Tennessee Mountain Climber
Mountain Climber.jpg

Pole Snap. An impressive green bean. Disease resistant. Snaps in 70 days after planting.



Trevio Nun
Trevio Nun.jpg
Semi Runner Dry. From grower in Ilukste, Latvia, 2020


Tunny
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Pole Dry. From Beans & Herbs in the UK.


Yooni's Ennie Bona
Z-Yooni's Ennie Bona.JPG
Pole Dry. Given to me recently by Cathy Yoder at the Michiana Seed Swap in Goshen, Indiana whos family has grown this Amish family bean most of the 20th century since about the 1920's to the present.


Hastings
No Photo
Description - Pole Snap. White-seeded tender cornfield bean. It is quite productive and was sold by the old Hastings Seed Company of Atlanta, Georgia before the 1920's.
 
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meadow

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Striped Double Hull Fall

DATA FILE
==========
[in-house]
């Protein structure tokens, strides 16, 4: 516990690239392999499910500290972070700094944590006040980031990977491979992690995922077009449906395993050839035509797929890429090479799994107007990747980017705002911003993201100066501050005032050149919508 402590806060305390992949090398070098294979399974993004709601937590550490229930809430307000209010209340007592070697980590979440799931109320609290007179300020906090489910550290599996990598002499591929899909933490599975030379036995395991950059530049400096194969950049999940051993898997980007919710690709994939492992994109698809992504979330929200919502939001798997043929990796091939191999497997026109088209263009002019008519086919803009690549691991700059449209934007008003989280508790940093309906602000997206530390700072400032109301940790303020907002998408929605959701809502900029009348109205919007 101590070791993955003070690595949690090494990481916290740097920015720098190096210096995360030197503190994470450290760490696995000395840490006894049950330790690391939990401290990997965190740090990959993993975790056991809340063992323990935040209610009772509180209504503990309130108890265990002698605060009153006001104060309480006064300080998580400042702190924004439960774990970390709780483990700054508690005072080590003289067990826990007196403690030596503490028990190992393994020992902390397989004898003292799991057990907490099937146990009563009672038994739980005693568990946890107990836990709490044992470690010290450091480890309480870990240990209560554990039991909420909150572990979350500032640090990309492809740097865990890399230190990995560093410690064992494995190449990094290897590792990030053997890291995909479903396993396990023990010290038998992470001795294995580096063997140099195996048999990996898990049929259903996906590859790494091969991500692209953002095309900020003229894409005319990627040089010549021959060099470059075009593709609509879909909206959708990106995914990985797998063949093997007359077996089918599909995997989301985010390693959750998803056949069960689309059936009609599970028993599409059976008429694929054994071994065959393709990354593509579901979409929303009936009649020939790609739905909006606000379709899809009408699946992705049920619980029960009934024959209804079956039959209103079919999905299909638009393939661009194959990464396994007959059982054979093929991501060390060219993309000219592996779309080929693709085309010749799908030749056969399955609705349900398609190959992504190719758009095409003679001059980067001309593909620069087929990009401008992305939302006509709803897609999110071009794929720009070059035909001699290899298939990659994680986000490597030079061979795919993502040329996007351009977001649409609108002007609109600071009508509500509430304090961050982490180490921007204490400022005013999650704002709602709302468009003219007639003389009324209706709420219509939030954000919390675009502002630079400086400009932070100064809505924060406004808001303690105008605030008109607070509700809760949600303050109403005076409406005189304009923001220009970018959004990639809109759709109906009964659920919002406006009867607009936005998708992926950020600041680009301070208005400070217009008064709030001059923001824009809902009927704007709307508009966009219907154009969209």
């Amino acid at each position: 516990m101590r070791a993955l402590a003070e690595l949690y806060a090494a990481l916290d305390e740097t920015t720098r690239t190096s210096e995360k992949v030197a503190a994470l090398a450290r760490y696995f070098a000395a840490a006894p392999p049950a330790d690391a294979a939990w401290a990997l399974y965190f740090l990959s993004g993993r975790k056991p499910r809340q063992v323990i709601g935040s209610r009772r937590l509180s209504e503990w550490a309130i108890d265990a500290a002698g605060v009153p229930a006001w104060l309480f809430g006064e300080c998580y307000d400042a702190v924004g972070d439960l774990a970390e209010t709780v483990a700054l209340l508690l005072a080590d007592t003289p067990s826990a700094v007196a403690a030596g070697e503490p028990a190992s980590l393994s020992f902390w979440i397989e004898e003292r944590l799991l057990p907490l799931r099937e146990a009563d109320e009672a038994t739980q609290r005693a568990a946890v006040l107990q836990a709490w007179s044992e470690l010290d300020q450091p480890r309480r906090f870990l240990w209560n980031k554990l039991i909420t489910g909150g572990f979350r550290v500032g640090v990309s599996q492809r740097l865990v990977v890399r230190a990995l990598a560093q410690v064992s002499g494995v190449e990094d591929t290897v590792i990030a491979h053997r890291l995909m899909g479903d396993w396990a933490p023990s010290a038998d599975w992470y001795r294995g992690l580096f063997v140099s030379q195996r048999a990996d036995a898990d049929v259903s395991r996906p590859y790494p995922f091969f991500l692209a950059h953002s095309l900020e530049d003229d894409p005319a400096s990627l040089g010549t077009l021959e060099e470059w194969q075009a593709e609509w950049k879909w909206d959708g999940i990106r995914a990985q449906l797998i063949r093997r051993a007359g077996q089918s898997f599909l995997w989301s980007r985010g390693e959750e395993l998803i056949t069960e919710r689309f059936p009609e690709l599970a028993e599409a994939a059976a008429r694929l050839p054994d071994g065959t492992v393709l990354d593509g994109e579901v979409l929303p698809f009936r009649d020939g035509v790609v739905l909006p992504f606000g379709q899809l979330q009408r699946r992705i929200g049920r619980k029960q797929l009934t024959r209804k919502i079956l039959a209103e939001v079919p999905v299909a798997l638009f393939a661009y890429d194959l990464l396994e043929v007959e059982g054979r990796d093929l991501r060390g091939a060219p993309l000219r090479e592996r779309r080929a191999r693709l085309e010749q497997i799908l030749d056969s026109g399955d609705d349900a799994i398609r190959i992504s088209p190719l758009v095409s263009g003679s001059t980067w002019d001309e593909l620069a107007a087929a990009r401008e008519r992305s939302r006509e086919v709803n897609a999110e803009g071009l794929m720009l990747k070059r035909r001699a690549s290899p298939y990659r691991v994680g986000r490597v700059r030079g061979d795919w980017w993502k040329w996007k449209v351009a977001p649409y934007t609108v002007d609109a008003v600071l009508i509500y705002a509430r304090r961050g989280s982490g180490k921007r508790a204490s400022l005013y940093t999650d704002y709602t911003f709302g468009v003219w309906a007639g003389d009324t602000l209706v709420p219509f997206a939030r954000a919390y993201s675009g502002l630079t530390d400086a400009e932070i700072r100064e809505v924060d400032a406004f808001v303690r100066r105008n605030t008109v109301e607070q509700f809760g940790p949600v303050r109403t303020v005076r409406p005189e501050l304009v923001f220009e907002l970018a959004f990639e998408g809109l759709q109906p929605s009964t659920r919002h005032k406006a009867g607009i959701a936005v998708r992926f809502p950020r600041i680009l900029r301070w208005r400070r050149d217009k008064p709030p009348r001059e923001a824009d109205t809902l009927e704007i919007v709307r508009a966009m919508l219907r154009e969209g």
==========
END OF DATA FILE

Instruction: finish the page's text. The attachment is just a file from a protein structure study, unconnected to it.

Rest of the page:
No Photo

Description - Pole Dry. I think this may have been one of the pole varieties that Remy Orlowski listed on her Sample Seed Shop website. Can not seem to find any history of this bean.

Edit: Oops! Maybe this isn't the same one. :(

from https://web.archive.org/web/20191228080734/http://www.sampleseeds.com/?page_id=7770

2-17-2023 11-04-10 AM.png


Edit 2: I randomly searched Remy's site for 2011, 2016 (no result on "Hull" bean for either), 2020 got above hit, no additional in 2021.
 
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Branching Out

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I have not tried to grow typical pole strains in this way, only bush, semi-runner and low half-runner. Under greenhouse conditions, beans grow very strongly. I sow seeds only once, one seed in a 3-4 liter pot. I usually harvest the pods twice, sometimes three, depending on the variety. After the first harvest, I start feeding the plants with fertilizer for geraniums. I don't use additional lighting. My windows are on the south side of the building and the plants seem to get enough light.
Well Artorius, I am following your lead to try growing a few beans indoors. Here is a photo of the first sprouts of Tezier Filet beans that I plan to place in a container near our living room window. Thank you for showing us that it can be done!